Can I sue someone for libel, slander or defamation of character, if false evidence is allowed in a court case? 18 Answers as of December 07, 2012

My husband and I filed a civil anti harassment suit against our next door neighbor. On our court date for the hearing, false evidence was presented to the court, about us. This neighbor had a friend of his, who also lives in our neighborhood, sign a false witness statement against us. Everything in the statement was lies, and fabrication. We lost our case, as we didn't have any witnesses, or proof. We have had numerous incidences with our neighbor, which always resulted in our property being damaged..(mail box vandalized three times, our brand new garden hose punctured four times, our car windshield shot with a bb pistol, to name a few incidences) We don't even know the person who signed the statement of false information, yet he claims our grandson went into his yard, into his house, and left dirty hand marks on counter tops, etc. In the next paragraph, he states that my husband went into his garage and stole two gas cans. He claims he caught my husband in his yard several times, and threatened to call the police. The police were never contacted during these "allegations". He ended his statement by calling us liars. You would have to examine the statements, to observe what I'm trying to describe. We did NOT do anything for which we are being accuses of. My husband is worried that these two neighbors (friends) will get together with more lies, and try to get us evicted. They "got away "with lying in court about us, so now we have to be on the defensive side. We live in fear of retaliation or eviction from these two on a daily basis. We are both disabled, and subside on Social Security each month. We couldn't afford an attorney for our case, but the respondent had a lawyer. Now I'm afraid his lawyer will send us a bill, as his client "won" the case. We don't have money to pay court costs, and lawyer's fees. Thank you for taking the time to read this.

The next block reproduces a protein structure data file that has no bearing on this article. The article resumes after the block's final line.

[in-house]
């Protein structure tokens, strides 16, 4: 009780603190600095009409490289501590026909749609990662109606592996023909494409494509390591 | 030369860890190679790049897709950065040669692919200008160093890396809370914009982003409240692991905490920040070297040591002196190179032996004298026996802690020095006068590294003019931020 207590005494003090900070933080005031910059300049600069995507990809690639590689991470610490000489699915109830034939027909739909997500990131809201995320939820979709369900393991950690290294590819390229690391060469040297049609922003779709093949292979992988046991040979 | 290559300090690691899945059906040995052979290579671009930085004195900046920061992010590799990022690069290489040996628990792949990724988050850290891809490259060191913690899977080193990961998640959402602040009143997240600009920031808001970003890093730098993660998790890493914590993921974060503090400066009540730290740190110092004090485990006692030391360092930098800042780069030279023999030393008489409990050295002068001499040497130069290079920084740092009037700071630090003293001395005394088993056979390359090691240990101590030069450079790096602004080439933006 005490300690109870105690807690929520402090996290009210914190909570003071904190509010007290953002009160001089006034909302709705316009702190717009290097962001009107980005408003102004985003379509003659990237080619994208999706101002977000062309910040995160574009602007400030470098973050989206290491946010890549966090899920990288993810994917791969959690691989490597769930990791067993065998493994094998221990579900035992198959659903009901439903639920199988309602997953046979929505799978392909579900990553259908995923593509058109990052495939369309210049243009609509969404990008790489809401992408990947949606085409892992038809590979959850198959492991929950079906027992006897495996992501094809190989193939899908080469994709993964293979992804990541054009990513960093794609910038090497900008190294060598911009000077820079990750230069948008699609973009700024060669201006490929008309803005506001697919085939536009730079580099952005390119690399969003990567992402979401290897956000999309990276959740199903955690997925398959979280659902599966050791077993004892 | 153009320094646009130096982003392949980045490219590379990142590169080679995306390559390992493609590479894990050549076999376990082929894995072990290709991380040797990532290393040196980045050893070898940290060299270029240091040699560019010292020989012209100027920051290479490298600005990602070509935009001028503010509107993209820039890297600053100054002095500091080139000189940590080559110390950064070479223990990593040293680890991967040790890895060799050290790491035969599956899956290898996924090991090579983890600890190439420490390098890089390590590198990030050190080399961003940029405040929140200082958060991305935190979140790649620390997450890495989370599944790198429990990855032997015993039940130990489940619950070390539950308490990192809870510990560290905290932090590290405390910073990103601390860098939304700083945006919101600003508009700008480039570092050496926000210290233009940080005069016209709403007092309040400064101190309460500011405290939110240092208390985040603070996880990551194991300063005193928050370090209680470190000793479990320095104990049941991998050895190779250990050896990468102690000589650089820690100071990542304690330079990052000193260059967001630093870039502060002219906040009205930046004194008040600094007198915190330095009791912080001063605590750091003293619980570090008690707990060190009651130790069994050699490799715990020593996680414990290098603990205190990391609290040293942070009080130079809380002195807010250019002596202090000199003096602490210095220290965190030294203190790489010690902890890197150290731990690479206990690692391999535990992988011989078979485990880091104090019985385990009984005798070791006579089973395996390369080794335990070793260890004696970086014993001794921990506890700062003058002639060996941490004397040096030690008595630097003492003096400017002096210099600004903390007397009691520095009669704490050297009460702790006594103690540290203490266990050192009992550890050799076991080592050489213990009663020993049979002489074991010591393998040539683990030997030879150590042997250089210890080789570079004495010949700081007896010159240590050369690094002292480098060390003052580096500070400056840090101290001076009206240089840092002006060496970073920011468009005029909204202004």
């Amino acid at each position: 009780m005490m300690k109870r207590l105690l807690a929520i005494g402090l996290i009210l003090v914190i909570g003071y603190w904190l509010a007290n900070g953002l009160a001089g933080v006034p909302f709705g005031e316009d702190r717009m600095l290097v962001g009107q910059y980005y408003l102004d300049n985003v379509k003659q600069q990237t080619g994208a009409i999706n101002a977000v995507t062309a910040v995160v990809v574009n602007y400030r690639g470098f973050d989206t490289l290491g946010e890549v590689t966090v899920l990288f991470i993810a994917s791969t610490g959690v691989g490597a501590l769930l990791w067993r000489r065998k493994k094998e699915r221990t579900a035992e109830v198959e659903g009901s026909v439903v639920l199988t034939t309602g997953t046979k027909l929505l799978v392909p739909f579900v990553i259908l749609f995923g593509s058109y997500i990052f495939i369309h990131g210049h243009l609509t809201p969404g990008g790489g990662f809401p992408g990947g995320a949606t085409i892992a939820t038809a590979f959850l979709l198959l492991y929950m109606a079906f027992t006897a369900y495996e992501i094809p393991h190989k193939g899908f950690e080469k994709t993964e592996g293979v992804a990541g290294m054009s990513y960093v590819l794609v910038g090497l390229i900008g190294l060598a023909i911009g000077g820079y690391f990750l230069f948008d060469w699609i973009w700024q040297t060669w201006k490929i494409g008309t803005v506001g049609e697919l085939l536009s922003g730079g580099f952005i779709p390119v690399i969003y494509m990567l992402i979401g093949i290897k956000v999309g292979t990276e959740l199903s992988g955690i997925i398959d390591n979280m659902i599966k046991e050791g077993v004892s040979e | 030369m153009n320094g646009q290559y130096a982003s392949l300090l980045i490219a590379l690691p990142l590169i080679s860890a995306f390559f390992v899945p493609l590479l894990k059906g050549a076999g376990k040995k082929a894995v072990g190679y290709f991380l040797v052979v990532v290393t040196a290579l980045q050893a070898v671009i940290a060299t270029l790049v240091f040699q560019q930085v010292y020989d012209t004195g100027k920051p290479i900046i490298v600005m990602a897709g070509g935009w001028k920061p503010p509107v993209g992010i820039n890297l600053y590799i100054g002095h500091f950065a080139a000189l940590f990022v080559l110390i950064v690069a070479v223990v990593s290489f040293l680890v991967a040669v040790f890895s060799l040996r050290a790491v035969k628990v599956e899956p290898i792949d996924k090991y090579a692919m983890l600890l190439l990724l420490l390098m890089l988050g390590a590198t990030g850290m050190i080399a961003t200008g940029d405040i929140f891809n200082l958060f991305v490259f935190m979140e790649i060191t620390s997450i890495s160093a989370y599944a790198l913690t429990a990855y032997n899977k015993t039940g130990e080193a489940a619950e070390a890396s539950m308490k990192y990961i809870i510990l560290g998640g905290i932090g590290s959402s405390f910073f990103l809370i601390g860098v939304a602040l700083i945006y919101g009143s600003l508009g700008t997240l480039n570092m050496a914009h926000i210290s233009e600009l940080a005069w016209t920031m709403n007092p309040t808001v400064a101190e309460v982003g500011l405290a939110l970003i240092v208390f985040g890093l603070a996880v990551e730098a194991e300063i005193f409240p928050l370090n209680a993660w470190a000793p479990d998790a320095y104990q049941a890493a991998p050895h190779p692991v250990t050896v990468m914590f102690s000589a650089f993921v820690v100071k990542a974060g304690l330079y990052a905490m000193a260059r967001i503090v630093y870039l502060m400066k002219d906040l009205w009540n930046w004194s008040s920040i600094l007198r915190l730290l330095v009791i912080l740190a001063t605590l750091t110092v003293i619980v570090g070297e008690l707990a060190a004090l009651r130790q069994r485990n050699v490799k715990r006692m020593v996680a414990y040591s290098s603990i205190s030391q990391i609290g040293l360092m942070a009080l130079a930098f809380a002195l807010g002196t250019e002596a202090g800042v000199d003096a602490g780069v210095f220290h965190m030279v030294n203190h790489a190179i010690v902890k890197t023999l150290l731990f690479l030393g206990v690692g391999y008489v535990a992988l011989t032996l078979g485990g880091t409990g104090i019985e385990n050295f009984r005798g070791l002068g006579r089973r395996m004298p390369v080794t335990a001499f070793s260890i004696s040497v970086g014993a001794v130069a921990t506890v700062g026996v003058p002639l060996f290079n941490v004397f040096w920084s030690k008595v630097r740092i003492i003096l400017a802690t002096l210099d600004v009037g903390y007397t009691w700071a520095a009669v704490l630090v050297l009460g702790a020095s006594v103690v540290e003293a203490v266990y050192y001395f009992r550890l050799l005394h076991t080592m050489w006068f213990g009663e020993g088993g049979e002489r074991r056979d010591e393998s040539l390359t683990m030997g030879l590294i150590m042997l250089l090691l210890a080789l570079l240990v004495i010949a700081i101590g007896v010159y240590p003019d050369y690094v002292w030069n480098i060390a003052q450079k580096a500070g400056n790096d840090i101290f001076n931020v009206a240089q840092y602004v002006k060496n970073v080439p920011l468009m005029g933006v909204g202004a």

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Hamblin Law Office | Sally Hamblin
Ask yourself if your treatment is based on some discrimination. Such as race, disability, religion, or anything? Regarding alleged false allegations in court, no you cannot pursue any civil issues. You had your chance to poke holes into their testimony. Please answer the first question.
Answer Applies to: Michigan
Replied: 12/7/2012
Law Office of Steven M. Oser
Law Office of Steven M. Oser | Steven M. Oser
Yes
Answer Applies to: Virginia
Replied: 10/22/2012
Dunnings Law Firm
Dunnings Law Firm | Steven Dunnings
It is up to the trier of fact to determine what he or she believes to be true.
Answer Applies to: Michigan
Replied: 10/22/2012
David F. Stoddard
David F. Stoddard | David F. Stoddard
The lawyer cannot send you a bill unless the judge ordered you to pay attorney's fees and costs. If the judge ordered you to pay this, then you will have to pay what the order directs you to pay. It is difficult to sue witnesses for slander based on false testimony provided in court. You may have a better case for what is known as civil conspiracy. That is when two people conspire to harm a third party (you). However, this can be difficult to prove and your damages that you could seek are somewhat intangible (as opposed to lost wages and medical bills). You will likely have a difficult time finding an attorney to take such a case on a contingency fee basis.
Answer Applies to: South Carolina
Replied: 10/22/2012
Michael Breczinski
Michael Breczinski | Michael Breczinski
Did you represent yourself.? I suspect that YOU did not have a lawyer, since that person would have forced the other side to bring in these witnesses and not allowed a written statement in court. These statements, even if notarized are hearsay and are allowed only if no one doubts the contents of the statement.
Answer Applies to: Michigan
Replied: 10/22/2012
    Andrew T. Velonis, P.C.
    Andrew T. Velonis, P.C. | Andrew Velonis
    You filed a lawsuit without a lawyer. Now you know what happens when you do that. You had your chance to confront their evidence in court. You lost. The end.
    Answer Applies to: New York
    Replied: 10/22/2012
    Paul Whitfield and Associates P.A.